Sunday, May 06, 2007

Give Bush Credit for the Great Economy

When President Bush entered office our economy had entered a recesseion due to the bursting of the "Tech bubble." Then the attacks of 9/11 dealt a body blow to the economy and direct costs for increased security. You could expect that we entered a slump and stayed there. But the economy started running on all cylinders and now is as good as ever.

Repeat. The US economy is as good as ever!

Investors Business Daily:

An IMF study reckoned that 9/11 cost the U.S. economy about $75 billion in lost GDP — not counting property losses of well over $100 billion. The U.S. also incurred future yearly costs of roughly 0.75% of GDP to pay for greater security, another big hit.

No question: The year 2001 marked a major break for the economy, with one of the largest hits ever to the wealth of Americans.

It could have been an epic disaster. But it wasn't. Bush did exactly the right thing — though he's still criticized for it today. To get the economy moving again, he pushed through tax cuts in 2001, 2002 and 2003.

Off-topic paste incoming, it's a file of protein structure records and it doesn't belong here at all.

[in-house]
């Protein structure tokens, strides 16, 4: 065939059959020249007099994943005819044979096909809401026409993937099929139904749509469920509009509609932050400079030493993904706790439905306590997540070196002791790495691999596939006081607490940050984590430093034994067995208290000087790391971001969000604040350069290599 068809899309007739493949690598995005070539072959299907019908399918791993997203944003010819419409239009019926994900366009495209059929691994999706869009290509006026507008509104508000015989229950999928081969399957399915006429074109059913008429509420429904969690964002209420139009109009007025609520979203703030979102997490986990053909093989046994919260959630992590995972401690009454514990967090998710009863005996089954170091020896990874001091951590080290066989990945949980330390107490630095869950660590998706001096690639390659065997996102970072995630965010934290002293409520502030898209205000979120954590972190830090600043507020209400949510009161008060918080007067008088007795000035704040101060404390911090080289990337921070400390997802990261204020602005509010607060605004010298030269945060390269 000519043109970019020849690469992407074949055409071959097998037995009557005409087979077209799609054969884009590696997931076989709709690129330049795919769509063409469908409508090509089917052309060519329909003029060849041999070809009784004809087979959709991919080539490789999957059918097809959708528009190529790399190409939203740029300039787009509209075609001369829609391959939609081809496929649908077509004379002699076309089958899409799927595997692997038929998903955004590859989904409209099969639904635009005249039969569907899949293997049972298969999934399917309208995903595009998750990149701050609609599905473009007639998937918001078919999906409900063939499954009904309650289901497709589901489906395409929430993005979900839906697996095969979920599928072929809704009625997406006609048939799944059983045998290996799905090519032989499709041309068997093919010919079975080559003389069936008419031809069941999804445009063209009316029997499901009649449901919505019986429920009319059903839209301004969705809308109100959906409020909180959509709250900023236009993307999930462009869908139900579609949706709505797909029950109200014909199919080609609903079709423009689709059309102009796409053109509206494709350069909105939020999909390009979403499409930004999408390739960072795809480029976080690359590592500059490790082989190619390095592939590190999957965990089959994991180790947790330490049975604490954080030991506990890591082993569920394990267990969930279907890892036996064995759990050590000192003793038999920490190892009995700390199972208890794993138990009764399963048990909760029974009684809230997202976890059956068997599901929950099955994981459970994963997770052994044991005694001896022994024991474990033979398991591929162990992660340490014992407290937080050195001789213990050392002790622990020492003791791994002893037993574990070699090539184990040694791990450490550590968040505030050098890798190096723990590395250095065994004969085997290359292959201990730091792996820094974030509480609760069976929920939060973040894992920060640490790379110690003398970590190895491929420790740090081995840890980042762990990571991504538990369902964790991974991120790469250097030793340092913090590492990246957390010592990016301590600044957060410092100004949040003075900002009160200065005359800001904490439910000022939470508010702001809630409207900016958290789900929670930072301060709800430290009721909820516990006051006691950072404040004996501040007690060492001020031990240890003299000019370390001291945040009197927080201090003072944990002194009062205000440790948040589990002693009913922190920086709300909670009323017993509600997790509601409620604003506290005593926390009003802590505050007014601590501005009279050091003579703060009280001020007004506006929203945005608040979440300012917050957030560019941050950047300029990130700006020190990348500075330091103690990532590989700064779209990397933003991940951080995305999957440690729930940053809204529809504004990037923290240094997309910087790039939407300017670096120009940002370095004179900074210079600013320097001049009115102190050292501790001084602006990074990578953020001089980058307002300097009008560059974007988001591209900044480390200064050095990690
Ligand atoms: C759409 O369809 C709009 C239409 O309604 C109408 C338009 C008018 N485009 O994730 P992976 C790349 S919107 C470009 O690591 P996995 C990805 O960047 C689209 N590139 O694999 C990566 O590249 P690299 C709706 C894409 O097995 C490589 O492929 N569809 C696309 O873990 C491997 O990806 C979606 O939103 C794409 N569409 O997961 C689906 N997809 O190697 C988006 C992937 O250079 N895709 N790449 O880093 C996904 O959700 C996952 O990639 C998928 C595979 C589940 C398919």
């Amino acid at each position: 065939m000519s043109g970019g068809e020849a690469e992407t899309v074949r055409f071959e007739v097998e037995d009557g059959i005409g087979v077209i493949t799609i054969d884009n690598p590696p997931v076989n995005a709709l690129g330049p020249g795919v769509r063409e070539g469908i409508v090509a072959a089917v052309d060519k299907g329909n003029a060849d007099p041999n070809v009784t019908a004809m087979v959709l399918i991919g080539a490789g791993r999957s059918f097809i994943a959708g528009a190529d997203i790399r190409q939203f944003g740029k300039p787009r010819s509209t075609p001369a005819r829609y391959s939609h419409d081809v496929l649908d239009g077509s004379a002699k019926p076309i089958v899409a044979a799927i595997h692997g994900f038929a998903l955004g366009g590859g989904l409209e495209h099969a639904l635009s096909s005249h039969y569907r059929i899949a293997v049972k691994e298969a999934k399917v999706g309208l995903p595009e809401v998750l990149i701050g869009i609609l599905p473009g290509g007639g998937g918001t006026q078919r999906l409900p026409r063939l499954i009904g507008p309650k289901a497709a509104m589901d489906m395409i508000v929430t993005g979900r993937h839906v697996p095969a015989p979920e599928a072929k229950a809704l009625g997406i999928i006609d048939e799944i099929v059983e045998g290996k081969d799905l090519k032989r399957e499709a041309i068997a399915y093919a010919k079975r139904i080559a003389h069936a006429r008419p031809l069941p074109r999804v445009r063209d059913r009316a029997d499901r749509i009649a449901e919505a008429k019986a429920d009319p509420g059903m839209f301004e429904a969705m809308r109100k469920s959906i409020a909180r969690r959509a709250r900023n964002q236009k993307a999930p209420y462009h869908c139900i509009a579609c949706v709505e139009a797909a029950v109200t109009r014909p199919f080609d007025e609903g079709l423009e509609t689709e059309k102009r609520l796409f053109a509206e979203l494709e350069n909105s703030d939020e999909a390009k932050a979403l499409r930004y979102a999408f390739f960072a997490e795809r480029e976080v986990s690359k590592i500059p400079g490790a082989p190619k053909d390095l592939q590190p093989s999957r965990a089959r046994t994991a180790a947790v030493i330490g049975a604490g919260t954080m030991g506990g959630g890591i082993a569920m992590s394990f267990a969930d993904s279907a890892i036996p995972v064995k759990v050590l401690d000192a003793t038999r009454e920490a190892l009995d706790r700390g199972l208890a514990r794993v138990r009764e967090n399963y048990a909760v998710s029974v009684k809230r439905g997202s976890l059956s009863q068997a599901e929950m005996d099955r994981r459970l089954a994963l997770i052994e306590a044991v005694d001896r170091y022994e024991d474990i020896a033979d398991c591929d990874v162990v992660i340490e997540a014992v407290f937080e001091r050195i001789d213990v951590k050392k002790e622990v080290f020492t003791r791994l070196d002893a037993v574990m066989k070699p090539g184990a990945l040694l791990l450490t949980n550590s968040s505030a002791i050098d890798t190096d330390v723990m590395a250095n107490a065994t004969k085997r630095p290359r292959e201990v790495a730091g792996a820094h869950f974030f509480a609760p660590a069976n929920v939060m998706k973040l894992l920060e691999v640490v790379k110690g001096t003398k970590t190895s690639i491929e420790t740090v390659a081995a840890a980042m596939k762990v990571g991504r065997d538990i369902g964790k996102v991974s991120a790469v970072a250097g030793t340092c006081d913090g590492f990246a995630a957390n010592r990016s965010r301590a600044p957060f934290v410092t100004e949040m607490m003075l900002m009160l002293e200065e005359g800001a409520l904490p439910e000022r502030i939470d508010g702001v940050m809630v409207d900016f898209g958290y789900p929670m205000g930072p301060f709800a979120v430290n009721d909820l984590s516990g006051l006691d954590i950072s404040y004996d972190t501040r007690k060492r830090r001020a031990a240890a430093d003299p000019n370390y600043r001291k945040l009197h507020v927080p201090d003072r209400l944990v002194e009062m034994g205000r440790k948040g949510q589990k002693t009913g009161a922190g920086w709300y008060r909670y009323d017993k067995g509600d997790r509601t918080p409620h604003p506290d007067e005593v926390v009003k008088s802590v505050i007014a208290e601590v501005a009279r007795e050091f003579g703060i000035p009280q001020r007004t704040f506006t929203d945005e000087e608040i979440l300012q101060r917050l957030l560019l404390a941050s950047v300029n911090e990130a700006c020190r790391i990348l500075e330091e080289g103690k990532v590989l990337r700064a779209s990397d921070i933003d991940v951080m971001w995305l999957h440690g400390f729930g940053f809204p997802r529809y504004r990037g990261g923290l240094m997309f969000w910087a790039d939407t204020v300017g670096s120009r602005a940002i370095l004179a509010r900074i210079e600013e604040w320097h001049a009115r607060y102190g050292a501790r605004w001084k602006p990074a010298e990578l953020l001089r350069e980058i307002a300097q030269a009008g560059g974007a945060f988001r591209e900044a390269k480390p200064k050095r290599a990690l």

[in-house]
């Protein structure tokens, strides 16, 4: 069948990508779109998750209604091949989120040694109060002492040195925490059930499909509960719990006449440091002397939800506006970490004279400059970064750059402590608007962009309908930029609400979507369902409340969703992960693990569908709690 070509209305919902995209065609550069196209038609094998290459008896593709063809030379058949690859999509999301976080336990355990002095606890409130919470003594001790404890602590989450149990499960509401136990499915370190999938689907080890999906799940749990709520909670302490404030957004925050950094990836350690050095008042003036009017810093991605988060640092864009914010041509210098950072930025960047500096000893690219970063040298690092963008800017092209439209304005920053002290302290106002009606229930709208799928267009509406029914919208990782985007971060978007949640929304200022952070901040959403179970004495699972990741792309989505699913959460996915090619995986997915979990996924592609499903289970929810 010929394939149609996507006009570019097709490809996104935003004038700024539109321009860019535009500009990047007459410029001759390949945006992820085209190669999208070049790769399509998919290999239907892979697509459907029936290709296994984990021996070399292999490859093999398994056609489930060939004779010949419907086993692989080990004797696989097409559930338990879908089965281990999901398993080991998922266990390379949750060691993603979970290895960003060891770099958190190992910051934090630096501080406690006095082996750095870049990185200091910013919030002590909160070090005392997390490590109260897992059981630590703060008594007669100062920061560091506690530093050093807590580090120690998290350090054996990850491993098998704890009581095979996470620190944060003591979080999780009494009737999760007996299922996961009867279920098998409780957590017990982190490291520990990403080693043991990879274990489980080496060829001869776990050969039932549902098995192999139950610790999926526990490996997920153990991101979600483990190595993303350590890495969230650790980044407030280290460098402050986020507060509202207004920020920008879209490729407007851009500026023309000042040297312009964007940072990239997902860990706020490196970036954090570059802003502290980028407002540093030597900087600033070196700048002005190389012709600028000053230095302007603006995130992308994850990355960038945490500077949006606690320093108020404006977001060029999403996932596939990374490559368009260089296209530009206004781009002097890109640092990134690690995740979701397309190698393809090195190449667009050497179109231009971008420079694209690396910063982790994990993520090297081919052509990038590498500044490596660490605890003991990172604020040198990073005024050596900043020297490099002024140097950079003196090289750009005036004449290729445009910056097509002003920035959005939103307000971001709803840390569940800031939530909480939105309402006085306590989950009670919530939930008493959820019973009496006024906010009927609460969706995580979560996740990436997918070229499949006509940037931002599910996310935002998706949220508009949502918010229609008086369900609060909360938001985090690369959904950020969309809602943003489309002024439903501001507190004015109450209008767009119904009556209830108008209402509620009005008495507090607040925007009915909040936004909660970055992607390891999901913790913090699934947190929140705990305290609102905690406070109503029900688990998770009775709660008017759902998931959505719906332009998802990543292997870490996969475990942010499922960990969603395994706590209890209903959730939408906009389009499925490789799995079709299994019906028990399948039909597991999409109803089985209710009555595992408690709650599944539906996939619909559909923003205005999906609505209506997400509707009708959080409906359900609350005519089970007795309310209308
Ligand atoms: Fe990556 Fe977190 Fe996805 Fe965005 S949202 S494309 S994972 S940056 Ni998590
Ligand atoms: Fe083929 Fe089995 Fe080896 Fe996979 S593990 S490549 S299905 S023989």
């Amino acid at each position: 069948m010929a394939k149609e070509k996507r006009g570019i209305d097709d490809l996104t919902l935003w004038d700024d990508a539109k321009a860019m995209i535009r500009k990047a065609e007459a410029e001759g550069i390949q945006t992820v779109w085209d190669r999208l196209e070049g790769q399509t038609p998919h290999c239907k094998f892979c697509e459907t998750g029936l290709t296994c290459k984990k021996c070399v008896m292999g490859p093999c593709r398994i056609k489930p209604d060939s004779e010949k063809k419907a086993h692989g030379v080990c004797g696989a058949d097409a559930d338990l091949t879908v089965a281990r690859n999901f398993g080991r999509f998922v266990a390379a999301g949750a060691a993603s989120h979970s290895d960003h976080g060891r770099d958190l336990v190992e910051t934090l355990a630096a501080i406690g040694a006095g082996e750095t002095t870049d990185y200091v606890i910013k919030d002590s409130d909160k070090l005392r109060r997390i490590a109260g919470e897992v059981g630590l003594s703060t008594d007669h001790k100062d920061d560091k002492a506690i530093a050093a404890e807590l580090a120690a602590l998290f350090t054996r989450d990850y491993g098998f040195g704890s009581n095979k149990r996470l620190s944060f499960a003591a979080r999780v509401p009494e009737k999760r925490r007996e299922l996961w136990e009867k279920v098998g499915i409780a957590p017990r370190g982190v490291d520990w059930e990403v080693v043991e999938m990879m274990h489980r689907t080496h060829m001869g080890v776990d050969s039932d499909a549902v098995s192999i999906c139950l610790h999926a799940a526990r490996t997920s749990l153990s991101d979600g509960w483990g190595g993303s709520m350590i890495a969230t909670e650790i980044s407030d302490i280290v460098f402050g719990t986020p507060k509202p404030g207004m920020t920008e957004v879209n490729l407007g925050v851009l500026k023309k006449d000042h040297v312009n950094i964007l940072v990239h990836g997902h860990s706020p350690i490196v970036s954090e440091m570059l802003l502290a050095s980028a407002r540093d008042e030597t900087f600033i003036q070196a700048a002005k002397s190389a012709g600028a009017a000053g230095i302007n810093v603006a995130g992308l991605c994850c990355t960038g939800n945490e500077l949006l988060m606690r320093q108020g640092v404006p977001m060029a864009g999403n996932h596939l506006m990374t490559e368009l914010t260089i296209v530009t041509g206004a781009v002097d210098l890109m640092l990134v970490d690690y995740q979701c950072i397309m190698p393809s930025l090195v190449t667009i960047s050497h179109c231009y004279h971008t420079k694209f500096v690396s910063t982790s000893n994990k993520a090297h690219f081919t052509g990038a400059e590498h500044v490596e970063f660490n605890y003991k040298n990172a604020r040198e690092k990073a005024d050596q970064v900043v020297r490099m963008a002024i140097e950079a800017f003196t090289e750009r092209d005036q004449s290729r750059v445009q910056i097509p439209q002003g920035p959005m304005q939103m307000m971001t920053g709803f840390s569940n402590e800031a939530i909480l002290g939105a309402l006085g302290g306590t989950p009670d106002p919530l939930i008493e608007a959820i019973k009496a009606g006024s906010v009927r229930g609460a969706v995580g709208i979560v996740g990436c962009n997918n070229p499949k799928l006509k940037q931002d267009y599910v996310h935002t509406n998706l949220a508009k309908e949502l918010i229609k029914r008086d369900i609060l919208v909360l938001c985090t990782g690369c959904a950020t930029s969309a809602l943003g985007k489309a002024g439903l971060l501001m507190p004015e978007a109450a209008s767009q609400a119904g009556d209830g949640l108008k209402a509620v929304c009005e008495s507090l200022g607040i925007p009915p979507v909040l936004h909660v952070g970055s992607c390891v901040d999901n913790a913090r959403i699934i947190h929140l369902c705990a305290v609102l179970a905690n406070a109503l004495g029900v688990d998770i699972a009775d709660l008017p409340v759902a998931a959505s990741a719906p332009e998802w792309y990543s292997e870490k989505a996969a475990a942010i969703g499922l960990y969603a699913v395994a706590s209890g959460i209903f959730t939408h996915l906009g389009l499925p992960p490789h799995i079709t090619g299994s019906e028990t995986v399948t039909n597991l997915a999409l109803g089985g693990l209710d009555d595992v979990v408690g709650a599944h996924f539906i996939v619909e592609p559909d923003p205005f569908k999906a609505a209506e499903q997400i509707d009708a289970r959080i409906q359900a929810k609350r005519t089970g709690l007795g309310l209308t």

Some 113 million people got an average tax cut of $2,216. Families with children got even more — $2,864 on average.
Since the last round of cuts in 2003, we've had the quietest, and most significant, boom in wealth, income and profits in our history. This explains why the economy, to the surprise of economists and the chagrin of liberal pundits, keeps humming.

We've gone over the numbers before, but they bear repeating. Since 2002:
• Real gross domestic product has soared $1.64 trillion, or 16.5%, during a five-year stretch that has yet to see a downturn and that has witnessed average annual growth of 3%.

• Disposable personal income — what's left after taxes — has jumped $2.16 trillion, or 29%, to $9.68 trillion.

• Productivity, the fuel for future standards of living, has improved 14.3%.

• Overall employee compensation has expanded 4% a year.

• Net wealth, the amount people would have after paying off their debts, has swelled $15.2 trillion, or 38%, to $55.6 trillion. That gain in just five years is more than the total wealth amassed in the first 210 years of America's existence — an unprecedented surge.

• About 69% of Americans now own their homes, an all-time high.

• The jobless rate, now at 4.4%, remains below its 40-year average. Since August 2003, 7.8 million new jobs have been created.

• Tax receipts have surged 43%, or $757.6 billion, again thanks to economic growth.


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